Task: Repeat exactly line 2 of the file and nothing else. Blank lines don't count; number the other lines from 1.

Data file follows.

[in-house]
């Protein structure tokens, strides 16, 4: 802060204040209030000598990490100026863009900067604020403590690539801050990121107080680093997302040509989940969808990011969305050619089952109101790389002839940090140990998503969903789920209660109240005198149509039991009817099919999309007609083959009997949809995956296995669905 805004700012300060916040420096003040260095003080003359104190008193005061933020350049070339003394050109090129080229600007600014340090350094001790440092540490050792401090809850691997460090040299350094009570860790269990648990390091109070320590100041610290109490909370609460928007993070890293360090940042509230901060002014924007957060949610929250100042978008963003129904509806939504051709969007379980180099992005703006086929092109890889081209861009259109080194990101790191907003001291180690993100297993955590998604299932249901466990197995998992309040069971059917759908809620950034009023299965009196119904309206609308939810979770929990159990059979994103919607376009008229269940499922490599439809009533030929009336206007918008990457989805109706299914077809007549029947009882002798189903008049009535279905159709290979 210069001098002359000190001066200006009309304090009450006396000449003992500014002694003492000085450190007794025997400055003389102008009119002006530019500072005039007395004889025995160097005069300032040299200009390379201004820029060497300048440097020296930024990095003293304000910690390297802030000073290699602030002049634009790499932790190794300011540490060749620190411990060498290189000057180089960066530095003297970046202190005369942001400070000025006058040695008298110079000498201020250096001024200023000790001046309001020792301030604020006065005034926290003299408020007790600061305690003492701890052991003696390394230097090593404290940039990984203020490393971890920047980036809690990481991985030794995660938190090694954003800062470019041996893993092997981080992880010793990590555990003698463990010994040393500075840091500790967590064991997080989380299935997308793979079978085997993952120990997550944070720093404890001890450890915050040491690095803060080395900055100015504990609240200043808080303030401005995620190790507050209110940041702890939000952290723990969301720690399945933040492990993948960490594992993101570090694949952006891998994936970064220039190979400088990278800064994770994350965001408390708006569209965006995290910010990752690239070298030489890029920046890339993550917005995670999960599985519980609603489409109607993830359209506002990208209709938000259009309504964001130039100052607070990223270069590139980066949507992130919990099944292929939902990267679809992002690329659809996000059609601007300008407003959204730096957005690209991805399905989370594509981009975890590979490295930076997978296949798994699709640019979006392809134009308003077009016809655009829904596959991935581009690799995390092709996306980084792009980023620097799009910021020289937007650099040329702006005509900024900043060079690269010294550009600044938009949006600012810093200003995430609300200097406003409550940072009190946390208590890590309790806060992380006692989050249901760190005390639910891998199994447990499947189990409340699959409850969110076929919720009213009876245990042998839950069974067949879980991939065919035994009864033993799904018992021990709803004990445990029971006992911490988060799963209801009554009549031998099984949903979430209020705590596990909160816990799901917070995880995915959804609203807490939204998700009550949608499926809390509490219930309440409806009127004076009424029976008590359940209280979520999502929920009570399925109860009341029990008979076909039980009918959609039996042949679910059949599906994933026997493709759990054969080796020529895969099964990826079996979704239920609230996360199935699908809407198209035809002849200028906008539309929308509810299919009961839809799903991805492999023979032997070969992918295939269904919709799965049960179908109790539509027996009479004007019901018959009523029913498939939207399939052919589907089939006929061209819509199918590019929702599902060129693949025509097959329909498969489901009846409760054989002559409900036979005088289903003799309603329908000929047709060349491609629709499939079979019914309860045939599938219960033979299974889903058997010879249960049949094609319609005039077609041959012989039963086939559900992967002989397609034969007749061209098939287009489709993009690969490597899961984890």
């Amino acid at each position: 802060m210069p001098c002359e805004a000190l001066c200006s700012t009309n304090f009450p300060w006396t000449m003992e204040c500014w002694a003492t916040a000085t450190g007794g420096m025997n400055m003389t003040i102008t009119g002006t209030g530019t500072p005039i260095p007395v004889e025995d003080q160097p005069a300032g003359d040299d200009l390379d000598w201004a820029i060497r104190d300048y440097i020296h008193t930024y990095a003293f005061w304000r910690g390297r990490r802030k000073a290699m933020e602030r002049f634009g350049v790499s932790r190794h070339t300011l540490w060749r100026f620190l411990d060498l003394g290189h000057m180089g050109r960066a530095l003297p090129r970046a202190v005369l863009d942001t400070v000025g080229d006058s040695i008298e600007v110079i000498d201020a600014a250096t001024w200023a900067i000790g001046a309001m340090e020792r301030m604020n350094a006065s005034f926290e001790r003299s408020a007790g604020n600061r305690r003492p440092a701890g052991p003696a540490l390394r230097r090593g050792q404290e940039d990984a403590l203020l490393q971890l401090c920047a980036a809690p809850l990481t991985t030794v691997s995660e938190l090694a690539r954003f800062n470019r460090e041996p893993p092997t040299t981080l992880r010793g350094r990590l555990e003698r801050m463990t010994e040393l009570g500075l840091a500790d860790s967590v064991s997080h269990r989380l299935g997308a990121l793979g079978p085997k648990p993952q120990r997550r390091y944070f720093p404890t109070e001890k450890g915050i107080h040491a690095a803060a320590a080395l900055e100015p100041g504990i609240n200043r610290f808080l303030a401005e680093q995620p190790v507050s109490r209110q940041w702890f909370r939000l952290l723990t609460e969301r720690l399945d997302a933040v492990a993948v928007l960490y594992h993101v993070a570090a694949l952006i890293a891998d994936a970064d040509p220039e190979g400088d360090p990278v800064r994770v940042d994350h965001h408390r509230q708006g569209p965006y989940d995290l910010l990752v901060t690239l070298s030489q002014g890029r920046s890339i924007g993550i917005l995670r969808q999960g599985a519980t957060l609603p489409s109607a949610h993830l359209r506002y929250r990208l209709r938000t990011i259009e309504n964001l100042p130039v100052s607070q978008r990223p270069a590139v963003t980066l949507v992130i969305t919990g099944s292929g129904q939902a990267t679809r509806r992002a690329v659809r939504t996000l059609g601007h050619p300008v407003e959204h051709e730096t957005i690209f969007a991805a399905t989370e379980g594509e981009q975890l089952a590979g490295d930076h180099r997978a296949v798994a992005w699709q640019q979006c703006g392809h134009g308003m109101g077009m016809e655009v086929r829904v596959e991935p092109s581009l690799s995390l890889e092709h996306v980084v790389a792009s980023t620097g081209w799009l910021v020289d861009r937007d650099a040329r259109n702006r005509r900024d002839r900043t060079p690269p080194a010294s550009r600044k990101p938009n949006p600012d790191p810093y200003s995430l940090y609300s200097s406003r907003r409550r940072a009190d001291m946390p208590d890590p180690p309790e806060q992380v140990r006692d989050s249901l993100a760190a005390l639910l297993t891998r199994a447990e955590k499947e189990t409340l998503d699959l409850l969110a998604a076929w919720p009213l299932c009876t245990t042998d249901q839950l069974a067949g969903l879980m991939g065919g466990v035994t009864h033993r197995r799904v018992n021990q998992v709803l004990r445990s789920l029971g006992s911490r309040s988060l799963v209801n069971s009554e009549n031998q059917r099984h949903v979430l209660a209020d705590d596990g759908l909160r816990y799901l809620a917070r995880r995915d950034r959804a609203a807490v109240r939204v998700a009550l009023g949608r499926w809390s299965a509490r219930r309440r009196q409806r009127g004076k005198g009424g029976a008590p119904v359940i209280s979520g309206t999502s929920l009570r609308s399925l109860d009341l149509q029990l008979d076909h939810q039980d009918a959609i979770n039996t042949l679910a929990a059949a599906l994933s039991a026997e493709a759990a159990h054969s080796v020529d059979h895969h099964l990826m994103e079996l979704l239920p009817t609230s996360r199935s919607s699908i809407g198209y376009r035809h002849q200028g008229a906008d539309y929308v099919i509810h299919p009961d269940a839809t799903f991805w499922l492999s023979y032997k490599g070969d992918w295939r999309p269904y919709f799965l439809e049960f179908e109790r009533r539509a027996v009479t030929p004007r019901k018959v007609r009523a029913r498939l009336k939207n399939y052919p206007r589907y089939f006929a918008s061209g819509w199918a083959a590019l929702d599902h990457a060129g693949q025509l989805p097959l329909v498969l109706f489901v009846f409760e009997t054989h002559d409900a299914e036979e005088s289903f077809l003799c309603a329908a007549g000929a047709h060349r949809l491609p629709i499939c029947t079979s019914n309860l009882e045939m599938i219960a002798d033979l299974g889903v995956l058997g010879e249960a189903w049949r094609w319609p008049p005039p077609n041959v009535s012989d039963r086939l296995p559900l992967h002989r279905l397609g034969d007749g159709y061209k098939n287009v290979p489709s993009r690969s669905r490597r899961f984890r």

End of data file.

């Protein structure tokens, strides 16, 4: 802060204040209030000598990490100026863009900067604020403590690539801050990121107080680093997302040509989940969808990011969305050619089952109101790389002839940090140990998503969903789920209660109240005198149509039991009817099919999309007609083959009997949809995956296995669905 805004700012300060916040420096003040260095003080003359104190008193005061933020350049070339003394050109090129080229600007600014340090350094001790440092540490050792401090809850691997460090040299350094009570860790269990648990390091109070320590100041610290109490909370609460928007993070890293360090940042509230901060002014924007957060949610929250100042978008963003129904509806939504051709969007379980180099992005703006086929092109890889081209861009259109080194990101790191907003001291180690993100297993955590998604299932249901466990197995998992309040069971059917759908809620950034009023299965009196119904309206609308939810979770929990159990059979994103919607376009008229269940499922490599439809009533030929009336206007918008990457989805109706299914077809007549029947009882002798189903008049009535279905159709290979 210069001098002359000190001066200006009309304090009450006396000449003992500014002694003492000085450190007794025997400055003389102008009119002006530019500072005039007395004889025995160097005069300032040299200009390379201004820029060497300048440097020296930024990095003293304000910690390297802030000073290699602030002049634009790499932790190794300011540490060749620190411990060498290189000057180089960066530095003297970046202190005369942001400070000025006058040695008298110079000498201020250096001024200023000790001046309001020792301030604020006065005034926290003299408020007790600061305690003492701890052991003696390394230097090593404290940039990984203020490393971890920047980036809690990481991985030794995660938190090694954003800062470019041996893993092997981080992880010793990590555990003698463990010994040393500075840091500790967590064991997080989380299935997308793979079978085997993952120990997550944070720093404890001890450890915050040491690095803060080395900055100015504990609240200043808080303030401005995620190790507050209110940041702890939000952290723990969301720690399945933040492990993948960490594992993101570090694949952006891998994936970064220039190979400088990278800064994770994350965001408390708006569209965006995290910010990752690239070298030489890029920046890339993550917005995670999960599985519980609603489409109607993830359209506002990208209709938000259009309504964001130039100052607070990223270069590139980066949507992130919990099944292929939902990267679809992002690329659809996000059609601007300008407003959204730096957005690209991805399905989370594509981009975890590979490295930076997978296949798994699709640019979006392809134009308003077009016809655009829904596959991935581009690799995390092709996306980084792009980023620097799009910021020289937007650099040329702006005509900024900043060079690269010294550009600044938009949006600012810093200003995430609300200097406003409550940072009190946390208590890590309790806060992380006692989050249901760190005390639910891998199994447990499947189990409340699959409850969110076929919720009213009876245990042998839950069974067949879980991939065919035994009864033993799904018992021990709803004990445990029971006992911490988060799963209801009554009549031998099984949903979430209020705590596990909160816990799901917070995880995915959804609203807490939204998700009550949608499926809390509490219930309440409806009127004076009424029976008590359940209280979520999502929920009570399925109860009341029990008979076909039980009918959609039996042949679910059949599906994933026997493709759990054969080796020529895969099964990826079996979704239920609230996360199935699908809407198209035809002849200028906008539309929308509810299919009961839809799903991805492999023979032997070969992918295939269904919709799965049960179908109790539509027996009479004007019901018959009523029913498939939207399939052919589907089939006929061209819509199918590019929702599902060129693949025509097959329909498969489901009846409760054989002559409900036979005088289903003799309603329908000929047709060349491609629709499939079979019914309860045939599938219960033979299974889903058997010879249960049949094609319609005039077609041959012989039963086939559900992967002989397609034969007749061209098939287009489709993009690969490597899961984890």